I’m currently building a large scale Audio Mixer/Matrix with many input and output channels.
So the DSP algorithm is wrather simple (“copy this buffer with this gain here, this here etc.”) but for many channels and connections.
When profiling my CPU load, I see that the load is alternating between two cores (maybe each 2-3 sec, maybe some heat-prevention thingy?) while the rest of them are all chilling at 0%.
(Interestingly my old MacBookPro 2012 (OS 10.13) seemed to spread the load on all of its 4 cores and didn’t do the alternating pattern, but not 100% sure on this one.)
I looked through the forum for information about multithreading in JUCE, but most of the cases are for priority things like separation of GUI/ Audio thread or background-loading stuff.
In my case the question is: Is there any benefit & possibility to gain performance from separating my real-time (all equally high priority) channel calculations onto different threads?
E.g let Thread/Core 1 calculate channels 1-32, while 2 is doing 32-64 and so forth…
Is this in any way feasible? If so has anyone any idea / starting point / tipps for how to do it?
For example, I wouldn’t understand how I would synchronize the individual run() functions from the threads with my IO-Callback?
Also my targeted bufferSize is only 32 samples, so very short buffers ( I read that so small bufferSizes are bad for multithreading since it increases overhead by a lot?).
Sorry for all those questions at once (needs a refactor )
Thanks in advance for any more insights into this !
PS: the multithreadDemo in the DemoRunner crashes after some time for me, maybe it’s just me, just wanted to report this
first of all look at Intel IPP IMO
Thanks for the fast reply,
So as far as I understand it, it’s a Library from Intel for managing those multimedia tasks on Intel CPUs, getting a deeper control of what runs where and how, is that correct?
For a c++ beginner like me who is glad his little juce-app is running well, it seems like a daunting task to move to / work with this API/ Library and leave my save JUCE-world.
But if there is no way to do it in the JUCE API-world, this seems to be a very powerful tool
Will definitly have a look at it, thank you very much!
There is IPP, which is a SIMD library.
Regarding threading, you can look as well Intel Threading building block, but it doesn’t work nicely in a realtime environement, so you will need to setup your worker thread manually.
But SIMD can already give you a big boost if you don’t use it yet
If you are just copying/summing audio around, it probably isn’t worth multithreading that because of the overhead of the threading, syncing of the threads and all the memory accesses involved. (Of course I can’t say that for 100% sure, you would have to implement the multithreading first and then see if it actually helped anything.)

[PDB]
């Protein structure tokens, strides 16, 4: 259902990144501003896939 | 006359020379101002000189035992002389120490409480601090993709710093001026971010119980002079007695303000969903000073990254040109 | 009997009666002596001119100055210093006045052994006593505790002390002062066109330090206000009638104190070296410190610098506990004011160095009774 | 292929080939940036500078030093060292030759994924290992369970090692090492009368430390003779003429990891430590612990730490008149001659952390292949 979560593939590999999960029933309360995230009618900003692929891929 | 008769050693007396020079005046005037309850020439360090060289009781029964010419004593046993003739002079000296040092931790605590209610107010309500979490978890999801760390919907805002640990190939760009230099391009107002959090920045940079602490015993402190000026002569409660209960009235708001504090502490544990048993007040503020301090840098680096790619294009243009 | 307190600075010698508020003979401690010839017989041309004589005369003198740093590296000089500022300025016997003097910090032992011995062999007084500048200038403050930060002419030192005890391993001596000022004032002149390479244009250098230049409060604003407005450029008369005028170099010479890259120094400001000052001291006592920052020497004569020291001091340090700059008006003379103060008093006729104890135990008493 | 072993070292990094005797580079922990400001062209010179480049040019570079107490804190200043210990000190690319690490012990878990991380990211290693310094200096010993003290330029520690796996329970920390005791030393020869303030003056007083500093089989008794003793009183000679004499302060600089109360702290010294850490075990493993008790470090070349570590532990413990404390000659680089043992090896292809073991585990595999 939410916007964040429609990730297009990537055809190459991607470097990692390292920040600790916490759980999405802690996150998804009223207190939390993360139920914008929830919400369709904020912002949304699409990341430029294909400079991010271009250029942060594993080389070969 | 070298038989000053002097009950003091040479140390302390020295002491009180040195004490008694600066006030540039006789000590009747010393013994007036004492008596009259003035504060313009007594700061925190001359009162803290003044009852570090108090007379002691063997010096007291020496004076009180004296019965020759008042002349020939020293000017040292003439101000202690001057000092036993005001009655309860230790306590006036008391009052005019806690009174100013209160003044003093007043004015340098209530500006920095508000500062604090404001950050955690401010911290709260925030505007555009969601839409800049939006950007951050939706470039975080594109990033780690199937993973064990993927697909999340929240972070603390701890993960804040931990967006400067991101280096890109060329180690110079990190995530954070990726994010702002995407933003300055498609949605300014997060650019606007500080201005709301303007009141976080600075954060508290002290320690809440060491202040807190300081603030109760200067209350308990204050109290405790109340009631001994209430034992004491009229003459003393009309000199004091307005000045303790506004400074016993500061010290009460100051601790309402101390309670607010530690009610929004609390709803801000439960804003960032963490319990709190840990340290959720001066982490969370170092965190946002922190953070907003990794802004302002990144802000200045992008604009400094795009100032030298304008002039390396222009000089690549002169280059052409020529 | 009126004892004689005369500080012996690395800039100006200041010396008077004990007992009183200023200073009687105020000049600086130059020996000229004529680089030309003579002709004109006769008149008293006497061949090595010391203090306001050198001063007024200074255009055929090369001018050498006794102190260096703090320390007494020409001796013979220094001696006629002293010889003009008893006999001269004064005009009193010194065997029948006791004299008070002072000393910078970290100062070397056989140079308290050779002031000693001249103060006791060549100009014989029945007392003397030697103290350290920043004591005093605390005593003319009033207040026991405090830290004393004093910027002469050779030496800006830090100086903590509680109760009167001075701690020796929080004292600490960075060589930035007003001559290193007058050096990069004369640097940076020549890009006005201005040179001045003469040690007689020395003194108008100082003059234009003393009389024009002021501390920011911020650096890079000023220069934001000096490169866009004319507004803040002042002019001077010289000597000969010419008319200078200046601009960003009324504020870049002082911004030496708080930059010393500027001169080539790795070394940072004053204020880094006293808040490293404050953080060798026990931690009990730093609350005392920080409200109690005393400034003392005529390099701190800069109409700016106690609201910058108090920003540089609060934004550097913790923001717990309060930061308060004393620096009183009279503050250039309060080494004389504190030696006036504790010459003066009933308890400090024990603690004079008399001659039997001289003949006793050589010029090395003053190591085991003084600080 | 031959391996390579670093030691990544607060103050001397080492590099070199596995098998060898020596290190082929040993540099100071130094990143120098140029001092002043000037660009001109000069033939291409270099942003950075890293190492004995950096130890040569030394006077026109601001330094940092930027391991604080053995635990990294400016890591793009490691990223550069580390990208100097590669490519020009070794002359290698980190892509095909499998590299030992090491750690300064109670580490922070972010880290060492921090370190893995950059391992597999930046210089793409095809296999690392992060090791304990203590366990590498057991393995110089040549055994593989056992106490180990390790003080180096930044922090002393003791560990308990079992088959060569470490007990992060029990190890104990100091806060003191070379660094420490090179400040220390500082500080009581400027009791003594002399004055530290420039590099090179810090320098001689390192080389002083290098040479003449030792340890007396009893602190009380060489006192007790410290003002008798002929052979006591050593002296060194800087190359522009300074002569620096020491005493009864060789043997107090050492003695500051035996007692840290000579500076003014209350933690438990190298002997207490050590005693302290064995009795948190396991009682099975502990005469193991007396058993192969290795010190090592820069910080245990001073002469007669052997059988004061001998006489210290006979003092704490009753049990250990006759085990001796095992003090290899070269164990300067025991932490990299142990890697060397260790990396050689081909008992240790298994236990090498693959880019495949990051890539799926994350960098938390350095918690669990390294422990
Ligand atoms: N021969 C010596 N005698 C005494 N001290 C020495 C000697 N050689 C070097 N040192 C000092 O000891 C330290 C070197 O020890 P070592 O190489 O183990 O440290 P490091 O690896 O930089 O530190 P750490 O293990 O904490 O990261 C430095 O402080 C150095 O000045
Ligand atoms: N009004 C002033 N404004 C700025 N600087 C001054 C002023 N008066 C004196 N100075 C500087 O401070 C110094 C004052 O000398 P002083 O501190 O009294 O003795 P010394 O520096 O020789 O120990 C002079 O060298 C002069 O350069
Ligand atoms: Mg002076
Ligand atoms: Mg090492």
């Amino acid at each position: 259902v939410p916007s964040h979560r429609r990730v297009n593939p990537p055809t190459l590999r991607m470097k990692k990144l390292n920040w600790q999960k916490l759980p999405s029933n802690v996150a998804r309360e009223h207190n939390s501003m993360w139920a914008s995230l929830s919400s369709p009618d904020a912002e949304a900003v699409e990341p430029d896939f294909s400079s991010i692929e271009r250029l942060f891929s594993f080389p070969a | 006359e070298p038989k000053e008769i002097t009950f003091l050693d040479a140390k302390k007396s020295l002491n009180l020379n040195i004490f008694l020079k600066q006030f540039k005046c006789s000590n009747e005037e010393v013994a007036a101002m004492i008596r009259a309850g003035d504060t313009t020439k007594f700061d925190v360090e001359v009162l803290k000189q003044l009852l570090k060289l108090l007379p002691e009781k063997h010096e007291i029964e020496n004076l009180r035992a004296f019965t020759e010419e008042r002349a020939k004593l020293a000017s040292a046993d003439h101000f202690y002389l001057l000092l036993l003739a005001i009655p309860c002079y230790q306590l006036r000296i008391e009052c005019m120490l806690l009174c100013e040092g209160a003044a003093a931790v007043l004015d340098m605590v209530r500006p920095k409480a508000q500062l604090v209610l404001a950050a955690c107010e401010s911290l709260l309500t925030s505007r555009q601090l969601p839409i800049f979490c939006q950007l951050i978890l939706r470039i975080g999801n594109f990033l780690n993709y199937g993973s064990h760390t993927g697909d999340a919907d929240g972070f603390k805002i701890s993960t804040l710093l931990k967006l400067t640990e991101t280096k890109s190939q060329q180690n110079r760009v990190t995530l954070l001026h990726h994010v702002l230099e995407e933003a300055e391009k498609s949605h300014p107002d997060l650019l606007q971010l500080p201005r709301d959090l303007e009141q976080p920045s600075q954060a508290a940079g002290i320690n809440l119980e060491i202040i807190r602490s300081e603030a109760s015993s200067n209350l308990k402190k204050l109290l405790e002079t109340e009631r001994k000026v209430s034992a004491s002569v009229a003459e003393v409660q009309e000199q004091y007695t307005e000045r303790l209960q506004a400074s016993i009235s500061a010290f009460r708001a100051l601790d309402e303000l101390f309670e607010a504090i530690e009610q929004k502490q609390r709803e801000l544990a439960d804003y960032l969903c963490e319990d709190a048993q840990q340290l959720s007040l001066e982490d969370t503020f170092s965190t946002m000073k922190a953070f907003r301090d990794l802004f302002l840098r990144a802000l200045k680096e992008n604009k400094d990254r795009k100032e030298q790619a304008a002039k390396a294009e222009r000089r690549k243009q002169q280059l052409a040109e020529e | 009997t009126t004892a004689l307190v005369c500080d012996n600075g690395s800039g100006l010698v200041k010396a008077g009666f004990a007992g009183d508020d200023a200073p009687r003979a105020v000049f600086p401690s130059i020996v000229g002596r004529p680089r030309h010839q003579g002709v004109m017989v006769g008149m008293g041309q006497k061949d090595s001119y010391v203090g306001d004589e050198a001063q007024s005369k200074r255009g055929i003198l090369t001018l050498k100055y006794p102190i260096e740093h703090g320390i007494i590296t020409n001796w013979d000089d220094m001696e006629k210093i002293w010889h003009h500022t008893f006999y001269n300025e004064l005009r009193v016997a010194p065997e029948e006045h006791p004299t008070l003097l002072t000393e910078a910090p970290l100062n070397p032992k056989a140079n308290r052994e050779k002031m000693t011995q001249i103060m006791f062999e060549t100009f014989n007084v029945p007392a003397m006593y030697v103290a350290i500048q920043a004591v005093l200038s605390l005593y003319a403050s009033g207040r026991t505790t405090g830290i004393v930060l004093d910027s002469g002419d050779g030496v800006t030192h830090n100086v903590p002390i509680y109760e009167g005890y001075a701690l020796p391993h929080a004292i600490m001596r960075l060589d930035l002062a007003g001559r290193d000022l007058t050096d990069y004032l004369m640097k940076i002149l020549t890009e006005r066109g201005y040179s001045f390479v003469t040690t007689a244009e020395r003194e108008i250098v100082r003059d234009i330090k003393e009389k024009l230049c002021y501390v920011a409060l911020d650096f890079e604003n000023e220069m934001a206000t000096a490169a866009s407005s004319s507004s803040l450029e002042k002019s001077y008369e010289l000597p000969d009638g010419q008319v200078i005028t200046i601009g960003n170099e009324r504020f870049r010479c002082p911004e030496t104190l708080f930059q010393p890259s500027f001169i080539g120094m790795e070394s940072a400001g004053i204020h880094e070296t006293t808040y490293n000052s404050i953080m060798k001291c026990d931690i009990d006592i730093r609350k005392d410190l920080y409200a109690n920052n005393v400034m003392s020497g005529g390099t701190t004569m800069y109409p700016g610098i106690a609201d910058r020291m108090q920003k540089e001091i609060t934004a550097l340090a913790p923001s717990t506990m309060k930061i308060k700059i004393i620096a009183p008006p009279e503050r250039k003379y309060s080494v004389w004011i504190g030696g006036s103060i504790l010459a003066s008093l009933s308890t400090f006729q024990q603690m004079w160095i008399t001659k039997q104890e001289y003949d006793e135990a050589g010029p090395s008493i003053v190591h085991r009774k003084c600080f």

Thank you both for the explanation. Will have a further look into SIMD! since im using JUCE audiobuffer methods I’m probably already using SIMD under the hood, but will see if I can apply it on a larger scale there.
After some more digging I came up on this stackoverflow thread about parallel loops:
the top answer suggests a std::for_each with the parallel flag set (c++ 17).
Maybe this is useful for me ( and someone else stumbling across this in the future).
Will have a look at it aswell!
For what you explain your DSP code only mixes the channels (multiply and sum). If that’s the case any modern CPU can handle that without sweating in a single core. Even more if you process those channels using SIMD intrinsics where you can do 4 operations in a single instruction. What I’d do is: implement your mixer, profile it, and start optimizing hotspots.
Multithreading audio is a pain in the ass, and usually has more disatvantages than advantages, so I’d say only if you are creating a whole DAW with tons of processing modules makes sense to go multithread.
If you end up having a good multithread solution I’ll be glad to hear how did u do it tho
I tried to accelerate some block wise audio rendering a few years ago with not so much in-depth knowledge back then using OpenMP pragmas. The result was a lot slower execution. What I guess was the problem back then is that all the thread creation/destruction stuff is hidden away from you. These solutions are aimed at lot bigger problem sizes than our usual audio block sizes, so in these contexts, the overhead of spawning a new thread might be neglible compared to the computational performance boost. And while not having an in-depth look at C++17 execution policies I guess these implementation might suffer the same problem.
If you really want to do multithreaded realtime safe audio rendering you have to manage the threading including synchronization explicitly and should not use convenient libraries that hide away the existence of threads.
On the other hand, convenient wrappers for SIMD operations like Intel IPP or the more technical juce SIMDRegister class are a good thing, but that is some kind of easier to handle parallelism as those operations run on a single thread / a single CPU core and are just a parallelized way for your CPU to access the data